Single jigs are the norm for boating anglers who fish either the eddies along the rocks, the structure on the bottom or the newly flooded bushes if the water is up. A 1/16-ounce jig is the standard, but the rigging is a little different depending on the water depths and the current the boater is fishing in.

While shallow water doesn't require anything more than a jig at the end of the line, Driscoll has a special setup for fishing water out in the current that may be 12 to 15 feet deep on a normal pattern.

"The setup is similar to a bottom-bouncing rig," said Driscoll. "I tie an 18-inch dropper off a three-way swivel. A 1-ounce bell sinker or pencil weight goes on the dropper. Then I tie a 6- to 8-inch leader, which holds the jig off the three-way. The weight allows the angler to stay in touch with the bottom without hanging up."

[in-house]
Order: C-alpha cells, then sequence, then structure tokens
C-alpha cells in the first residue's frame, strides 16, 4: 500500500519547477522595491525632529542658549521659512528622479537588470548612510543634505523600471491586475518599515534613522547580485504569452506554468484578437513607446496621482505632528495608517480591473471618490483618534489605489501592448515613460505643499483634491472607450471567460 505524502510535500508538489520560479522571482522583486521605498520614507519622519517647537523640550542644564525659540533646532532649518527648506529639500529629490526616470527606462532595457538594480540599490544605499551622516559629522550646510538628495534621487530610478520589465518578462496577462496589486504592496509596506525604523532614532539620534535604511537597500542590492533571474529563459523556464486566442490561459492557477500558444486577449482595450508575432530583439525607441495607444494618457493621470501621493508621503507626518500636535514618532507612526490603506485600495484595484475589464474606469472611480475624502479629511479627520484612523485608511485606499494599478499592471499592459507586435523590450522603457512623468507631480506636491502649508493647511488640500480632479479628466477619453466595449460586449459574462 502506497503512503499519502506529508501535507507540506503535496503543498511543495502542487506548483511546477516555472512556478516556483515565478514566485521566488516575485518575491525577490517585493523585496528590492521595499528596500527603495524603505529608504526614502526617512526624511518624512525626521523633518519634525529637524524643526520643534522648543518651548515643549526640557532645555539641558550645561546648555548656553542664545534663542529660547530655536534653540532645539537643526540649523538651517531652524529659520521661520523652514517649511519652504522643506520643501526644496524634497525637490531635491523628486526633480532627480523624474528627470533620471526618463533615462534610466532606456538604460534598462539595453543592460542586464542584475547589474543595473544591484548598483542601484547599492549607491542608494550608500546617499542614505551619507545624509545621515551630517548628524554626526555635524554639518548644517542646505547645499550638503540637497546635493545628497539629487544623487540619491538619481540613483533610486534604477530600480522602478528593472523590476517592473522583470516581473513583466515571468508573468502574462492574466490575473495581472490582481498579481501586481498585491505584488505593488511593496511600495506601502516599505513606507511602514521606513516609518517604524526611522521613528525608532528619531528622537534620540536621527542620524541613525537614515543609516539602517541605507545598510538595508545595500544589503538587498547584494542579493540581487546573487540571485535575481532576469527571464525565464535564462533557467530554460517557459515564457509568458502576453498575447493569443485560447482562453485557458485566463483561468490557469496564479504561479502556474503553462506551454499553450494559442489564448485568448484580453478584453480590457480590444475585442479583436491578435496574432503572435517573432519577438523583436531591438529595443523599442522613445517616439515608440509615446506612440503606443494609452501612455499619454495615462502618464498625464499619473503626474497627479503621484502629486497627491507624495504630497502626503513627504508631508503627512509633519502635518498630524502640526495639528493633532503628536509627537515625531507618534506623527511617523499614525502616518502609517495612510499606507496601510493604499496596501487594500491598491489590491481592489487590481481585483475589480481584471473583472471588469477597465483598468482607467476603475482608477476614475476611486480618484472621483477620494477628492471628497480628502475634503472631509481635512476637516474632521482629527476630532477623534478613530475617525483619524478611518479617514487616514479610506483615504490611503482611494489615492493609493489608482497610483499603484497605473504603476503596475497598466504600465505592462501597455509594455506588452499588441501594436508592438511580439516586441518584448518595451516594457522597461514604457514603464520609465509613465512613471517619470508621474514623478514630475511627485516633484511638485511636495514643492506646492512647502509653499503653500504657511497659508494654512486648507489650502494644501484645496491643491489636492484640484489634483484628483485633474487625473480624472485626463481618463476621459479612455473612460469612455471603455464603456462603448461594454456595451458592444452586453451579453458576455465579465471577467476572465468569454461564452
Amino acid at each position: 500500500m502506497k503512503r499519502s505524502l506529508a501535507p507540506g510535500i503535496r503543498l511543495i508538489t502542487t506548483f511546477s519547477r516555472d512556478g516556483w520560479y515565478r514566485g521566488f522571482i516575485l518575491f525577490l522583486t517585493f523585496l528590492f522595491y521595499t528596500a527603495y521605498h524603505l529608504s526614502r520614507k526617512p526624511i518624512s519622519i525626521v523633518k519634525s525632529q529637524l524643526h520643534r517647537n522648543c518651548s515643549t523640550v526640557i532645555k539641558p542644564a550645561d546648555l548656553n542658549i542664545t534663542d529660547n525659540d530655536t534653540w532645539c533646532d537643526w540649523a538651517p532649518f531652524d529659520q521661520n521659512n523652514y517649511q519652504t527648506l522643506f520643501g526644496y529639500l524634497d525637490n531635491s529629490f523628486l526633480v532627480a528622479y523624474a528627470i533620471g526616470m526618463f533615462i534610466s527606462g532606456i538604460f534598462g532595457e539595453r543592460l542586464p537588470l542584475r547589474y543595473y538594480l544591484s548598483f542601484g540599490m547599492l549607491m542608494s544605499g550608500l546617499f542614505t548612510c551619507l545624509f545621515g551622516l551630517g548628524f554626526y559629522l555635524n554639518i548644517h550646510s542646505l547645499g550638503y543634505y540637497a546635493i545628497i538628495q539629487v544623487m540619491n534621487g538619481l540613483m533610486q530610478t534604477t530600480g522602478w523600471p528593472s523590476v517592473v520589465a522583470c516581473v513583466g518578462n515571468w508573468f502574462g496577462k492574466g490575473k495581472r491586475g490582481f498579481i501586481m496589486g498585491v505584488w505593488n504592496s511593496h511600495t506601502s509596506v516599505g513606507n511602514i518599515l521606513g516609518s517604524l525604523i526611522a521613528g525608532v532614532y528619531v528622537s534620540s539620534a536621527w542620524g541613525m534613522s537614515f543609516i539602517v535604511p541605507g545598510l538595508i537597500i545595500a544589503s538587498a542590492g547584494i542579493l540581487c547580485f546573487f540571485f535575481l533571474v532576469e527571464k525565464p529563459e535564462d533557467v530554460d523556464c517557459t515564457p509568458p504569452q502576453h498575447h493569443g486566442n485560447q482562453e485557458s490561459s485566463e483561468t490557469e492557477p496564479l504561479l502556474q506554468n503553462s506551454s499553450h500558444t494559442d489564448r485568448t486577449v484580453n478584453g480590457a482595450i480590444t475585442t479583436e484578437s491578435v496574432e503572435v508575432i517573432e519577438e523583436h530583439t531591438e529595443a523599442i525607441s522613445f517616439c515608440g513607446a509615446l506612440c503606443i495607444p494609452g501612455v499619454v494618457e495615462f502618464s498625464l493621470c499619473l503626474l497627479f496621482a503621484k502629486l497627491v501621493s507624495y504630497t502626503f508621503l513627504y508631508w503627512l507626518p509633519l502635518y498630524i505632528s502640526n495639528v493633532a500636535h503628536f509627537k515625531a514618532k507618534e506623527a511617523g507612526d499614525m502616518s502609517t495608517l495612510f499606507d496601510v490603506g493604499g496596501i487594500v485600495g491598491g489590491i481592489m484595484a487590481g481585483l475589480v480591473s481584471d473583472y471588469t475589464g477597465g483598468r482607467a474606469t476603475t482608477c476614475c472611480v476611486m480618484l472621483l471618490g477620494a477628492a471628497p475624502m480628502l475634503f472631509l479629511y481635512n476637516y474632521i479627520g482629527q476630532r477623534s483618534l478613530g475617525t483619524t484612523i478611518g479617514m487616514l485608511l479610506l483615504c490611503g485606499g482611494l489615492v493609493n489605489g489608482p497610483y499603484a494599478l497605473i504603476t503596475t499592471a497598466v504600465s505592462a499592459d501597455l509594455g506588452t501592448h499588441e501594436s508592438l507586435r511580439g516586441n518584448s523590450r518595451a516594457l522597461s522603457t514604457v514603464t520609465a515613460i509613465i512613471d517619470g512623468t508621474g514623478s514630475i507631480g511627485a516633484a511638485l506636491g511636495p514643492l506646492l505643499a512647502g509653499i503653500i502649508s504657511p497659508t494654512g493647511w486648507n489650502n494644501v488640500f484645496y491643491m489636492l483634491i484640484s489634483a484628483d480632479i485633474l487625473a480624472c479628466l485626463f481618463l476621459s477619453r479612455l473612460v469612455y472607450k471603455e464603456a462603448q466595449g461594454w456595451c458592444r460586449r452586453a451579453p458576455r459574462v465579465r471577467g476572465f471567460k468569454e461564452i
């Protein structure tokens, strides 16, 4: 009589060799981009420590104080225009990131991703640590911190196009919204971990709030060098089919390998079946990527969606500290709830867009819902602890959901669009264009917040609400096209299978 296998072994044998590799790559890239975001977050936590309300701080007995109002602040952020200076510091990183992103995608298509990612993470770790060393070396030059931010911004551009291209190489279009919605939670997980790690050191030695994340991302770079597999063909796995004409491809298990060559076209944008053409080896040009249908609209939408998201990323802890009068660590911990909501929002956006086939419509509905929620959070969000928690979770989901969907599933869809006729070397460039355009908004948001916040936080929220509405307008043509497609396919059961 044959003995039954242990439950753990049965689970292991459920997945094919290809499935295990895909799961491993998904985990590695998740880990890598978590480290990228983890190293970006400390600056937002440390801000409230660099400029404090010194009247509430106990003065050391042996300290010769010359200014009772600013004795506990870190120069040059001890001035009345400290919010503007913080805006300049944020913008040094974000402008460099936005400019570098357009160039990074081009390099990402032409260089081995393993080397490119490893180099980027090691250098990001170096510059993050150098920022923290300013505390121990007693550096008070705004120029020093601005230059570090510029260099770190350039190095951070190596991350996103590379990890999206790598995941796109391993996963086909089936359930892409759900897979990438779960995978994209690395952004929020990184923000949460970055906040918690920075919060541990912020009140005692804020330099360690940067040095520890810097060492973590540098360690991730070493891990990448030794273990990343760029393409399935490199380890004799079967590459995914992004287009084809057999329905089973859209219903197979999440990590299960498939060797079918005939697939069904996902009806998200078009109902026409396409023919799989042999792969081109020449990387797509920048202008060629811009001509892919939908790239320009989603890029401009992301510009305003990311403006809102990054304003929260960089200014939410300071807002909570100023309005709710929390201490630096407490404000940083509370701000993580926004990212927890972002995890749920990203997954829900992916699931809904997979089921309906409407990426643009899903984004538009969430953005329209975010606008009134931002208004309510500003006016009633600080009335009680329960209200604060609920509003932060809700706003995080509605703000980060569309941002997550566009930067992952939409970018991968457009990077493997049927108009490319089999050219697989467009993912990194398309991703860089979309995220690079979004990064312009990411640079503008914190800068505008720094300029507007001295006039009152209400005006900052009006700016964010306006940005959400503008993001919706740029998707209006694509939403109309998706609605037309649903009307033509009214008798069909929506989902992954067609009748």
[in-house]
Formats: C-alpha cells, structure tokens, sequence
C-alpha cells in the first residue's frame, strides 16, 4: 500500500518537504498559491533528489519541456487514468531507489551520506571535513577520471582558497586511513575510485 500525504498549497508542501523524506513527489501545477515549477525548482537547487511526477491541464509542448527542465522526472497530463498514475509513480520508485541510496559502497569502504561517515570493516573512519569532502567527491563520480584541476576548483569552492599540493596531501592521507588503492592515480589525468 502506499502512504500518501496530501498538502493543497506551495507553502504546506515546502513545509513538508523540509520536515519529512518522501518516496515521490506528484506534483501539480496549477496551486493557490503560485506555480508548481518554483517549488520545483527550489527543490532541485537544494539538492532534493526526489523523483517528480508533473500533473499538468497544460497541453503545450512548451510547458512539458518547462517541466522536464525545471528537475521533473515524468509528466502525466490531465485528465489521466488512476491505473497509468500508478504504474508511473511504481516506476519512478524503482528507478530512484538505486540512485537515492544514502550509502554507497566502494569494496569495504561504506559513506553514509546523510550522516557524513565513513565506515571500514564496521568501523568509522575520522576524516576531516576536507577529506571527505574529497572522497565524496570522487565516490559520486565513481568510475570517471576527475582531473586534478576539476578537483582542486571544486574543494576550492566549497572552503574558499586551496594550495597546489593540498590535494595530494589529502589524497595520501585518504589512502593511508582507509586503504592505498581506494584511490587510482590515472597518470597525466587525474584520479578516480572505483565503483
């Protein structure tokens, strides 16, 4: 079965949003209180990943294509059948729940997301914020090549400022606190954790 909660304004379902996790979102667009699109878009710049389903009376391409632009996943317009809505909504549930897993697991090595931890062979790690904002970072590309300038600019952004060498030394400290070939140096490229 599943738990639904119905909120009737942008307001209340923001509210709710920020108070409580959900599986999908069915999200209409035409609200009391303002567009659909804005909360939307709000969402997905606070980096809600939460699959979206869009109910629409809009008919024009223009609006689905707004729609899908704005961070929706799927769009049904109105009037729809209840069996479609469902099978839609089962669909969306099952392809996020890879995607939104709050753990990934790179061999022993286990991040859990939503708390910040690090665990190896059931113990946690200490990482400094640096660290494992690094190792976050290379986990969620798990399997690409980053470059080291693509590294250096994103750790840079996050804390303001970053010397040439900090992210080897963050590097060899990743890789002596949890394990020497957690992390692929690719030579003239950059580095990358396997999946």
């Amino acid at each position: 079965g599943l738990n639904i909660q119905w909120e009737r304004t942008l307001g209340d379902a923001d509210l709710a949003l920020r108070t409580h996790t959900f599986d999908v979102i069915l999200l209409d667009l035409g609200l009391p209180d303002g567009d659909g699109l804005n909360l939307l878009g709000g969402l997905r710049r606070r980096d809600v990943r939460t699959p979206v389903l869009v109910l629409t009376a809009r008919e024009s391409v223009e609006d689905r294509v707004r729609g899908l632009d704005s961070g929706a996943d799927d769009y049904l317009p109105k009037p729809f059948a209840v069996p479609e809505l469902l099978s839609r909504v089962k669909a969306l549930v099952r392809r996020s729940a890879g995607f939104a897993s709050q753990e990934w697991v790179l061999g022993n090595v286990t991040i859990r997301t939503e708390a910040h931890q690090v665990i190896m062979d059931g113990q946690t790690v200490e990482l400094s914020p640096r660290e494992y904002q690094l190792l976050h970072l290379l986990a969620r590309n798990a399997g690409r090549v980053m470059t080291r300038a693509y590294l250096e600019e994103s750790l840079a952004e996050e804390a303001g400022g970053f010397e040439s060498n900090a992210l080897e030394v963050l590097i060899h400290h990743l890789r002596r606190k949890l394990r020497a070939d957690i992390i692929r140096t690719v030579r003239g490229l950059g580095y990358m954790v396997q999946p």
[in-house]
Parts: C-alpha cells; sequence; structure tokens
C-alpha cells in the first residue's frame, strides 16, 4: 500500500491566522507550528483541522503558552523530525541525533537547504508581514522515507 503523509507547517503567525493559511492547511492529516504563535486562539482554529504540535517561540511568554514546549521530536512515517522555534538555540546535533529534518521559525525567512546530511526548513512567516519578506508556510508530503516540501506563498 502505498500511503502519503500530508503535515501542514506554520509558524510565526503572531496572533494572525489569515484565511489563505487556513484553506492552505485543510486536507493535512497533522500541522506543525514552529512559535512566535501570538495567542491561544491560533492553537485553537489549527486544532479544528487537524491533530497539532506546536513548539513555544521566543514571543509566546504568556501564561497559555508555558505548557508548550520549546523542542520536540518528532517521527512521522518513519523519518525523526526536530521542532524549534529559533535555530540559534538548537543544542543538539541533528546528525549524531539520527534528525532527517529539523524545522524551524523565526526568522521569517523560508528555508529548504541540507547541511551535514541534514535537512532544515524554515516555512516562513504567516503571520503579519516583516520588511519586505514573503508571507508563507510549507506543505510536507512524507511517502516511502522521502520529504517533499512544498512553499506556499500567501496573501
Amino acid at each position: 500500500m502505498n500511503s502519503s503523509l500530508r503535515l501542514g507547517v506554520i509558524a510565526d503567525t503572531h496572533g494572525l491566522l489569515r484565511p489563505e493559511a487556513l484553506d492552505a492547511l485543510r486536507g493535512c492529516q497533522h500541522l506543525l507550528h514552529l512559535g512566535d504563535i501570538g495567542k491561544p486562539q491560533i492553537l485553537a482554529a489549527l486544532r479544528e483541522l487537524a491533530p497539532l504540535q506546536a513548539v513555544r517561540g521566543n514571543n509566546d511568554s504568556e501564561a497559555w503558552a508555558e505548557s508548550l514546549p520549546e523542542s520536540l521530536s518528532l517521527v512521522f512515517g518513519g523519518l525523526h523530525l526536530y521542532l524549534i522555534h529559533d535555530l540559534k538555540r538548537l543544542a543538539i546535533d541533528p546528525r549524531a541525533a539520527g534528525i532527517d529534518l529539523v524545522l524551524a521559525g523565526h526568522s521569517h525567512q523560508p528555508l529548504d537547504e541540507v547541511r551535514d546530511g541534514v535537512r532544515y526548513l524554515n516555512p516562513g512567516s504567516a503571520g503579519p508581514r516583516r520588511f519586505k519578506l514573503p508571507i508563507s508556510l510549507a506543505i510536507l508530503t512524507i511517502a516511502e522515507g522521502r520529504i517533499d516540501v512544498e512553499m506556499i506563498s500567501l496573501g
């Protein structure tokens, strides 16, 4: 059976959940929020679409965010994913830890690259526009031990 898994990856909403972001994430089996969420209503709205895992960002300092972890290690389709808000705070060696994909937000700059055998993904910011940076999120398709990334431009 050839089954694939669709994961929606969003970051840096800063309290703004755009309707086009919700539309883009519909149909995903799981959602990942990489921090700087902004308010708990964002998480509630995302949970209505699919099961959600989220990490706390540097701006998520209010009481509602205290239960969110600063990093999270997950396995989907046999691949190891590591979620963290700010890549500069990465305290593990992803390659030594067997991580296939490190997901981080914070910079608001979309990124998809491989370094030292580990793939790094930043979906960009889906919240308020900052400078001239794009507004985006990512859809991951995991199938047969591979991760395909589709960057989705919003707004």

Jig colors preferred by both boating and shore-bound anglers include anything with chartreuse or white/pearl in them. The lighter colors flash in the often dingy water and closely imitate the flash of a threadfin shad separated from the pod.

"Where other crappie holes can get cold and windy this time of year," said Driscoll, "the spillway is a place out of the wind where you can come and load the boat with slab
crappie."